At a recent conference Pearson talked Marlon Nichols, co-founder and managing partner at Cross Culture Ventures and former investment director at Intel Capital, into agreeing to be Code Fever and Blacktech Week’s first VC in Residence. As part of the program, thought to be one of the first of its kind, top venture capitalists will spend a month in Miami advising and guiding black, Latinx and Caribbean entrepreneurs. Nichols, who generally splits his time between offices in L.A. and Silicon Valley, took up residence at WeWork earlier this month and has been holding office hours, fireside chats and lunch and learns that will continue throughout the month to help sharp founders think through the businesses that they are building. 

It wasn’t a hard sell and the arrangement is benefiting both sides of the table. 

“You can’t beat coming to Miami in April, but more importantly, Miami is rich in culture and our investment thesis is about understanding global culture to try to predict where consumers are going to spend their dollars,” said the Jamaican-born Nichols, who leads one of the relative few black-led venture capital funds in the U.S. “Black and Latinx cultures have been known for early adopters, so for understanding what is going on in those communities as well as the Caribbean community, Miami is a melting pot. For me it is a lot of learning.”

The new VC in Residence program is one of a number of Code Fever initiatives, which include producing Blacktech Week and Weekend, and it recently received $1.2 million in Knight funding. Entrepreneur-in-residence programs are commonly hosted at universities and accelerators to support entrepreneurs, solve problems and help innovate. Code Fever believes that borrowing from this model and inviting VCs to spend a month in residence in communities where there’s little access to funding can help reshape the way black communities are valued in the innovation sector.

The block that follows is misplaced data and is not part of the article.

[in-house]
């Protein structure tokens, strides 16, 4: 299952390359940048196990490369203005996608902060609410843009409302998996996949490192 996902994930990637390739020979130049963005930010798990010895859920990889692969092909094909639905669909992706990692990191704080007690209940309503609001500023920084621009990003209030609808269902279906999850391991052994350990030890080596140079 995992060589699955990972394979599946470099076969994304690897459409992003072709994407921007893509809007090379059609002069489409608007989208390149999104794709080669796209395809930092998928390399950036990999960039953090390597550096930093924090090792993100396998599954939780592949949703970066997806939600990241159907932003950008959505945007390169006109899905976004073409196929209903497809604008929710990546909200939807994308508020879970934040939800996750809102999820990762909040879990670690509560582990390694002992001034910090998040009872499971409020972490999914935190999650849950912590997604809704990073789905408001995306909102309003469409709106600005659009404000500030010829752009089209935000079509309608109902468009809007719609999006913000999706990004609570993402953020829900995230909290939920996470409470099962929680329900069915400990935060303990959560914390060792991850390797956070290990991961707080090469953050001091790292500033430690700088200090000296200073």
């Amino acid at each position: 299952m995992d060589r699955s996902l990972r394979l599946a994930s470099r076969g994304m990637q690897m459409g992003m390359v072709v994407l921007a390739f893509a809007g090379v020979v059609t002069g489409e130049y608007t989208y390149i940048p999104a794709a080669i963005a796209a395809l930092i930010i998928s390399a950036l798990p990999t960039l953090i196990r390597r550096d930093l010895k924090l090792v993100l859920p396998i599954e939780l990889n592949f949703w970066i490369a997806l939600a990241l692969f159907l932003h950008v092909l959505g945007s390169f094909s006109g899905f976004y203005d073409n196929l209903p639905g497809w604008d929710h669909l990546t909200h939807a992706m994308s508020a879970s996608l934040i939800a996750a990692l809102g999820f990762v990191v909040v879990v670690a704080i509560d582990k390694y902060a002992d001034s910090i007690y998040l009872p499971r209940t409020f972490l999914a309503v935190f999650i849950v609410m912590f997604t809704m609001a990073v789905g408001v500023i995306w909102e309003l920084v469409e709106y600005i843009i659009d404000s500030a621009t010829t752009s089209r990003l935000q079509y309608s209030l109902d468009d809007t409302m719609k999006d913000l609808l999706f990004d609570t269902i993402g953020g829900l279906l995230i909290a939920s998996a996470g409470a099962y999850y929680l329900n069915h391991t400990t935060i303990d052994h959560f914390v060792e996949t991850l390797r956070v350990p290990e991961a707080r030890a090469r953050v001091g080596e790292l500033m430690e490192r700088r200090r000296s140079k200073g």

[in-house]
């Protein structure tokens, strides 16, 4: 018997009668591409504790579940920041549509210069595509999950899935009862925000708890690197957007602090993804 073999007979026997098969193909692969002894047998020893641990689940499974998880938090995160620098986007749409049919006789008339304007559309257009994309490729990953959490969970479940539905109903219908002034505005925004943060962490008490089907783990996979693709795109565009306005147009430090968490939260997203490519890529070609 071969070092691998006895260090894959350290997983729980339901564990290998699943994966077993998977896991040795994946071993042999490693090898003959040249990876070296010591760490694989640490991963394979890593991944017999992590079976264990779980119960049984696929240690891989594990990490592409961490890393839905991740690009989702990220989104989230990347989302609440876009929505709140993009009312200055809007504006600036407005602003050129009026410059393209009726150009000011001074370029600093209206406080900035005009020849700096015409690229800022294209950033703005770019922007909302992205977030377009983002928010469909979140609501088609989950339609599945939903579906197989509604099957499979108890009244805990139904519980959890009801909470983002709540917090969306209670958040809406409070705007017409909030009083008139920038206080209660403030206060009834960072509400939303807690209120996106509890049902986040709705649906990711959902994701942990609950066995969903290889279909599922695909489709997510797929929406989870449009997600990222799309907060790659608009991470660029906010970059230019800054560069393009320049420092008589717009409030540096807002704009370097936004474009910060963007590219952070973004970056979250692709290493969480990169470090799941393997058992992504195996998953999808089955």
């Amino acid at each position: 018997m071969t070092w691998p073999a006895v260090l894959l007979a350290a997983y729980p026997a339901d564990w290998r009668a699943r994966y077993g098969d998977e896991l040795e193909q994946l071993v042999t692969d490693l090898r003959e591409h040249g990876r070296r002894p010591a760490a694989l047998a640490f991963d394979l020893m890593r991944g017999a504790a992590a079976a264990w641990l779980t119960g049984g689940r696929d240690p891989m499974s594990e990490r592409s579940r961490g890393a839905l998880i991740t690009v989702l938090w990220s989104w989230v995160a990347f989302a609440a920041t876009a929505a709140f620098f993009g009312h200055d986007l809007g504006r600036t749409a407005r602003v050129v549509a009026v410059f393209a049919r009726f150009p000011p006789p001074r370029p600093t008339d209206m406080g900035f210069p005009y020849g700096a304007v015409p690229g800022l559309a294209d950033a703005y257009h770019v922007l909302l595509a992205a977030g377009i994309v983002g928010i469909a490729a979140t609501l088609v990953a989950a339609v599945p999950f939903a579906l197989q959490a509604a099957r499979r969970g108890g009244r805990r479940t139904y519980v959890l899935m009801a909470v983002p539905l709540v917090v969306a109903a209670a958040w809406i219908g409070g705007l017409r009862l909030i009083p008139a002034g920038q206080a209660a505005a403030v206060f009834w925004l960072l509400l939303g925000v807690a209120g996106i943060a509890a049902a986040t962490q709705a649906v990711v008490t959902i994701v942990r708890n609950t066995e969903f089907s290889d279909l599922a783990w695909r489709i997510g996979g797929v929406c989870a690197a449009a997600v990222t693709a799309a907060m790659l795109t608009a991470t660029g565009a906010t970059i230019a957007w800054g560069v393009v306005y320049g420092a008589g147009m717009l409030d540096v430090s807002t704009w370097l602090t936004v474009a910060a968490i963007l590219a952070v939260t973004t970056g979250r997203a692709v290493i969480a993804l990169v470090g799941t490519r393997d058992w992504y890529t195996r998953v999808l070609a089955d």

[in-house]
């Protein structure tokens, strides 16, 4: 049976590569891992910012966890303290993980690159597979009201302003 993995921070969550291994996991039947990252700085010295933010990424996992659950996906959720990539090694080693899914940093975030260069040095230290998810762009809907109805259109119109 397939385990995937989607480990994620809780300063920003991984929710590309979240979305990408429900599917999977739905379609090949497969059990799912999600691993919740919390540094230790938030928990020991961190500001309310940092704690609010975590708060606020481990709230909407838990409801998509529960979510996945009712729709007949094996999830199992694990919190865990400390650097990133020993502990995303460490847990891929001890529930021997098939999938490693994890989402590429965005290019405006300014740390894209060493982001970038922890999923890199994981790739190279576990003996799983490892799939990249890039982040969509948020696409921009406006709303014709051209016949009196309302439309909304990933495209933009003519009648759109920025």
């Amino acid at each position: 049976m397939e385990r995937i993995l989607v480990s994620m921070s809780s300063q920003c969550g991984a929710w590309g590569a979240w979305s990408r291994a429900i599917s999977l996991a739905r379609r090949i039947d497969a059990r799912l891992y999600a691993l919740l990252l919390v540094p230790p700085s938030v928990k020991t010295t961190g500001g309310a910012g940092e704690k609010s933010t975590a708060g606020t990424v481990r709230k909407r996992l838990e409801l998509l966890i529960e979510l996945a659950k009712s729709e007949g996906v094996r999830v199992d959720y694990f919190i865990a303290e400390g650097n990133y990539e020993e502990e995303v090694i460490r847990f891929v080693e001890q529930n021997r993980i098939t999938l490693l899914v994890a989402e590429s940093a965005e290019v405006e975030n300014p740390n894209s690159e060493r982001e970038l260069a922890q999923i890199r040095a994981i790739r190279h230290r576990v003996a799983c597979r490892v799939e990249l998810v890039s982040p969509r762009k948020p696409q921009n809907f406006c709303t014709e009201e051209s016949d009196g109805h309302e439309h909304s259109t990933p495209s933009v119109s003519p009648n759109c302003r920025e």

It’s a big challenge. Only about 1 percent venture capital funding goes to black founders, and only 13 black women founders in the entire nation have raised a million dollars or more in venture capital. 

In the half-hour office hour visits so far, Nichols has met with tech startups developing products or services for student debt, media content, cloud-based secure storage, educating inmates, dentistry and others. Most of the entrepreneurs are not yet at the stage for venture capital or do not have appropriate businesses for that kind of funding, but the door is still open. 

Some were interested in advice for preparing themselves for investment, others wanted mentorship on starting up or just wanted to talk strategy. And it hasn’t been all tech — Nichols met with a cupcake entrepreneur who wanted to talk about the best way to grow her business. 

And when companies are ready for investment, he wants to know about them. “I think gone are the days when all investments happen in Silicon Valley. ... Amazing companies can be created any where in the world and I want to keep my finger on the pulse of that. ... The biggest thing I will get out of this is developing a network here – with entrepreneurs I will keep in touch with, with angels here and organizations. They will help be eyes and ears for great investment opportunities here.”

Nichols is also holding frequent fireside chats, bringing in entrepreneurs who have experience starting and growing companies. “The best resource for new entrepreneurs is successful entrepreneurs as well as unsuccessful entrepreneurs,” he said. “There is just a wealth of knowledge that can be learned from both.”